An original collection of lauded philosopher Galen Strawson's writings on the self and consciousness, naturalism and pan-psychism.
Galen Strawson might be described as the Montaigne of modern philosophers, endlessly curious, enormously erudite, unafraid of strange, difficult, and provocative propositions, and able to describe them clearly-in other words, he is a true essayist. Strawson also shares with Montaigne a particular fascination with the elastic and elusive nature of the self and of consciousness. Of the essays collected here, "A Fallacy of Our Age" (an inspiration for Vendela Vida's novel Let the Northern Lights Erase Your Name) takes issue with the commencement-address cliché that life is a story. Strawson questions whether it is desirable or even meaningful to think about life that way. "The Sense of the Self" offers an alternative account, in part personal, of how a distinct sense of self is not at all incompatible with a sense of the self as discontinuous, leading Strawson to a position that he sees as in some ways Buddhist. "Real Naturalism" argues that a fully naturalist account of consciousness supports a belief in the immanence of consciousness in nature as a whole (also known as panpsychism), while in the final essay Strawson offers a vivid account of coming of age in the 1960s.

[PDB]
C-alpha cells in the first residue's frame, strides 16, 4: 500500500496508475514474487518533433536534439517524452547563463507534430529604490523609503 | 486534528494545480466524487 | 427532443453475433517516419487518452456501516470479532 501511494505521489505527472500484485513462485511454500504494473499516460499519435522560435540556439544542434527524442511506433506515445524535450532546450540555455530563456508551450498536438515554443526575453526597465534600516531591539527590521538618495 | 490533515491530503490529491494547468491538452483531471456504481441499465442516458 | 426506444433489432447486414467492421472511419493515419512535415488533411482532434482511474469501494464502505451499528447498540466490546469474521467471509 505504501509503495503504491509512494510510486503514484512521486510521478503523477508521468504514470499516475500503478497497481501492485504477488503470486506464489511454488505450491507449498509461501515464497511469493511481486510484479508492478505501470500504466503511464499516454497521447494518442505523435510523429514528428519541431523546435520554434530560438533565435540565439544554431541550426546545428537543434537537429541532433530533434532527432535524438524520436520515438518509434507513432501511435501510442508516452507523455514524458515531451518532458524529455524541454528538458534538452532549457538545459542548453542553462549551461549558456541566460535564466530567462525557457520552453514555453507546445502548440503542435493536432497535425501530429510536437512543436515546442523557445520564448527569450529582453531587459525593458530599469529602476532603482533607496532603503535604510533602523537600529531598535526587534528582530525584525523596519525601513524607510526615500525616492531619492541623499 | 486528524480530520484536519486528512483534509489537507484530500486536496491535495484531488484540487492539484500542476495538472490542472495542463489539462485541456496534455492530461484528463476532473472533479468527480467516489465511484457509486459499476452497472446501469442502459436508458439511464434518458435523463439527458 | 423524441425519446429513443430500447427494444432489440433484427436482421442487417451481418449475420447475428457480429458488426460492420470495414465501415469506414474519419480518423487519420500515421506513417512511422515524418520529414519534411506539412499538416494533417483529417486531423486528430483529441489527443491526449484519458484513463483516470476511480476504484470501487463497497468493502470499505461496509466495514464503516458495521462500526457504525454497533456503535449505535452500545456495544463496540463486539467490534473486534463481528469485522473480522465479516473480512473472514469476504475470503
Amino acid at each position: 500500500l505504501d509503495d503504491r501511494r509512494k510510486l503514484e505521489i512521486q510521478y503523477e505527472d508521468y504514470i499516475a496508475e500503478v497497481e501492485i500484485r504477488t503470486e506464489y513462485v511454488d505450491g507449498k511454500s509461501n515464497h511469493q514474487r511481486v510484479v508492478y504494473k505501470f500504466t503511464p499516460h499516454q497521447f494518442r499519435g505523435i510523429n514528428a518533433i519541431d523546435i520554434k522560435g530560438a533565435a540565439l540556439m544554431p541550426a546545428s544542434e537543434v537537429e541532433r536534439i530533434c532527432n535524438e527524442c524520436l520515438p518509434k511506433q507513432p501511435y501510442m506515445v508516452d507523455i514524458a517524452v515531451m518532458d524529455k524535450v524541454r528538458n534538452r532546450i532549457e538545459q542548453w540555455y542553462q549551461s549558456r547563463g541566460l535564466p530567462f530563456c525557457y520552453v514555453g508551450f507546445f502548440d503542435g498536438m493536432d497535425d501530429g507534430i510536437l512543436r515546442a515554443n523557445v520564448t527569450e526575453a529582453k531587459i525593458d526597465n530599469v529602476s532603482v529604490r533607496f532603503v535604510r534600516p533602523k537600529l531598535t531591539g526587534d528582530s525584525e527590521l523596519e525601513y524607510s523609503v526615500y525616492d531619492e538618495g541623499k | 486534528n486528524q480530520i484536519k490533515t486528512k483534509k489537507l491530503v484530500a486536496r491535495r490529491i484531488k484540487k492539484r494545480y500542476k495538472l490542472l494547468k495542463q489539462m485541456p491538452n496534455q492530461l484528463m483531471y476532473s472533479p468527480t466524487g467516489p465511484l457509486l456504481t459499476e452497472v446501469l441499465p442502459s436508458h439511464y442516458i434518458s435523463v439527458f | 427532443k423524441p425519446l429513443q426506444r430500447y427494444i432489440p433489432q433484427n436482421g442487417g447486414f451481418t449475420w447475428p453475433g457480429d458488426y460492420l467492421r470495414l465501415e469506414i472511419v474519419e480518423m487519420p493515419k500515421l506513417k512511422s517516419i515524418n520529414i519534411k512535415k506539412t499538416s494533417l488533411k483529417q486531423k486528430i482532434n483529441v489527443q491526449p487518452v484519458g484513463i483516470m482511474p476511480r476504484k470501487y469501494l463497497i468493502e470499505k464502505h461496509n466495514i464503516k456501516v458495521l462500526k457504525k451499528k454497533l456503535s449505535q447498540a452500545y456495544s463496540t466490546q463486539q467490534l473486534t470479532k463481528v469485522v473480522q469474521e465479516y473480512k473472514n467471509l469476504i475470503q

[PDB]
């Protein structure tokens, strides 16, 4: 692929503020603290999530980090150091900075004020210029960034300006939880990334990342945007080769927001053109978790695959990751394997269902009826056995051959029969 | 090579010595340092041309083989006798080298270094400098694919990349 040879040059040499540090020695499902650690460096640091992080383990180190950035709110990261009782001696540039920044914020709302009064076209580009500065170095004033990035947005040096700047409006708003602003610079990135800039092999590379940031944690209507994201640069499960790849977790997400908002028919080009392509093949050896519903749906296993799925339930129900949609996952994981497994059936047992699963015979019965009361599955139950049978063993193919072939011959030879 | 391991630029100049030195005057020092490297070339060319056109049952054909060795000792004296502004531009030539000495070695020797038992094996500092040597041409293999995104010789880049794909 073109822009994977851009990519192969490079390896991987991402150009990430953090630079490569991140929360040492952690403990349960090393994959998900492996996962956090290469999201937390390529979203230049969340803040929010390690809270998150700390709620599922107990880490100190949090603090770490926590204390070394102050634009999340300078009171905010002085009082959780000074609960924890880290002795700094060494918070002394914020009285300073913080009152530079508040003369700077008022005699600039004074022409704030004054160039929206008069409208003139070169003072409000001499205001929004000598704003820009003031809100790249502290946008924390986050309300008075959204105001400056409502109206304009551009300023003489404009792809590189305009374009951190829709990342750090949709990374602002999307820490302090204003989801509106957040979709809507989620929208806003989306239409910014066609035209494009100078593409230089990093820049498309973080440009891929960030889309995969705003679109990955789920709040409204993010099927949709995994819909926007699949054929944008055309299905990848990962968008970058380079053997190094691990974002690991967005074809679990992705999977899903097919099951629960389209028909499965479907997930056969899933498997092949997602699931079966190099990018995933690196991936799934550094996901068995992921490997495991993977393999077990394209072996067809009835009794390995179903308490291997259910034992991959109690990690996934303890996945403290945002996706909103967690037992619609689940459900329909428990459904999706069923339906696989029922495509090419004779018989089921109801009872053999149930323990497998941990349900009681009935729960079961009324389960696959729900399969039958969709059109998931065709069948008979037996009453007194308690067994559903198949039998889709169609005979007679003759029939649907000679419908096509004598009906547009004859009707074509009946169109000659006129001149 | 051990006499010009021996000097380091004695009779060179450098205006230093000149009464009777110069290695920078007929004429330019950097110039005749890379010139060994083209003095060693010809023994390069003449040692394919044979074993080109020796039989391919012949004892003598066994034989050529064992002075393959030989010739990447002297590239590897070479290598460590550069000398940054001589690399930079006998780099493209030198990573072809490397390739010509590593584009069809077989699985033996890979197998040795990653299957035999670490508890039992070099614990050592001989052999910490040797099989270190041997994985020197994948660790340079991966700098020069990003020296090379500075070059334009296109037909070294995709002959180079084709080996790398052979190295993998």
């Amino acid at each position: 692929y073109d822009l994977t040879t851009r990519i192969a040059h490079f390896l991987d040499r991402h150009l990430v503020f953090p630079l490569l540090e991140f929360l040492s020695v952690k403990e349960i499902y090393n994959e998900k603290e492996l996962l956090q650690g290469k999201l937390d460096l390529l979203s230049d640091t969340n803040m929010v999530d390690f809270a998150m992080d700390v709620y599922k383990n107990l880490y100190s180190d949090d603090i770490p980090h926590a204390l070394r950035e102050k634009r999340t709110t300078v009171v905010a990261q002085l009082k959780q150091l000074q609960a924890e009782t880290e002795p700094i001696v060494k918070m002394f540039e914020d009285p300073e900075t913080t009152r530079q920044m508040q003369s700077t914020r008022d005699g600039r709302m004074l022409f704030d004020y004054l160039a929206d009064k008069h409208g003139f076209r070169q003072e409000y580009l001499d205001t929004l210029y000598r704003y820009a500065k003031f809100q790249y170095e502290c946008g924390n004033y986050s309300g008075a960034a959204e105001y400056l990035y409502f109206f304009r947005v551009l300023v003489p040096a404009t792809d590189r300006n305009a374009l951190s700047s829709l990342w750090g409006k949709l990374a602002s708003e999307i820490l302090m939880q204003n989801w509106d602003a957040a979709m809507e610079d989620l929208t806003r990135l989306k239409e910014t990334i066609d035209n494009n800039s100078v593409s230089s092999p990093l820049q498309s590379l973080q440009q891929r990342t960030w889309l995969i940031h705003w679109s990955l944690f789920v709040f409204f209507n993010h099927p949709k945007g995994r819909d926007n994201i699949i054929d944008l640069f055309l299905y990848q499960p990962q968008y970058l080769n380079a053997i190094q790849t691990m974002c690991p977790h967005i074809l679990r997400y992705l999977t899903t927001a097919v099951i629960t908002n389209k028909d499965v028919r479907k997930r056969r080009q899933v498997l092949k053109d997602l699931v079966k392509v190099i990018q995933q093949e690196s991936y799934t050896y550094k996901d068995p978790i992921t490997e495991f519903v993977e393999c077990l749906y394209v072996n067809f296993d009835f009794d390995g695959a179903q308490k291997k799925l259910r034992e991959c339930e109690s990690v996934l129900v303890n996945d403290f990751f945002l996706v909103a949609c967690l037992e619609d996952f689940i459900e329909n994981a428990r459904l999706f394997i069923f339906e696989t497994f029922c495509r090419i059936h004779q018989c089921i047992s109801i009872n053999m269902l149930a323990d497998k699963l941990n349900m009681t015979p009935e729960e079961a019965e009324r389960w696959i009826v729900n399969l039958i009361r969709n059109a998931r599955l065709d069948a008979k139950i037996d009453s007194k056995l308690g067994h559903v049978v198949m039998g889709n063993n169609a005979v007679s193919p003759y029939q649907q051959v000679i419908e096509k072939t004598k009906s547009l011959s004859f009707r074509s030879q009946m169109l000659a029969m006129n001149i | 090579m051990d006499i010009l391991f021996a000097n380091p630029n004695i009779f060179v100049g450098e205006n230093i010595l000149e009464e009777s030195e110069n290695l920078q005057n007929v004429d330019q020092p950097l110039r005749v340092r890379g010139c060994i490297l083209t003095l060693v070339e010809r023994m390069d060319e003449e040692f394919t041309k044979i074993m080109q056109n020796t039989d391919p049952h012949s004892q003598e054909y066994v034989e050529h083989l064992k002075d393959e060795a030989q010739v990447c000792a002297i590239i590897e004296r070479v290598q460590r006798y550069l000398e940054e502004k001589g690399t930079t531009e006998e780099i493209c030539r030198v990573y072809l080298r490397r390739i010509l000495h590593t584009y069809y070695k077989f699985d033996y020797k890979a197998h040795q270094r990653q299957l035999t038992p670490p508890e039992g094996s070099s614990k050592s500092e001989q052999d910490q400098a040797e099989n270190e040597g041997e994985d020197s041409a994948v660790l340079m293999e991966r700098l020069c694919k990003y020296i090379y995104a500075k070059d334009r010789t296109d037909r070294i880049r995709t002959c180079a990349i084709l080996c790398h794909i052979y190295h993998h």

Drawing on literature and life as much as on philosophy, this is a book that prompts both argument and wonder.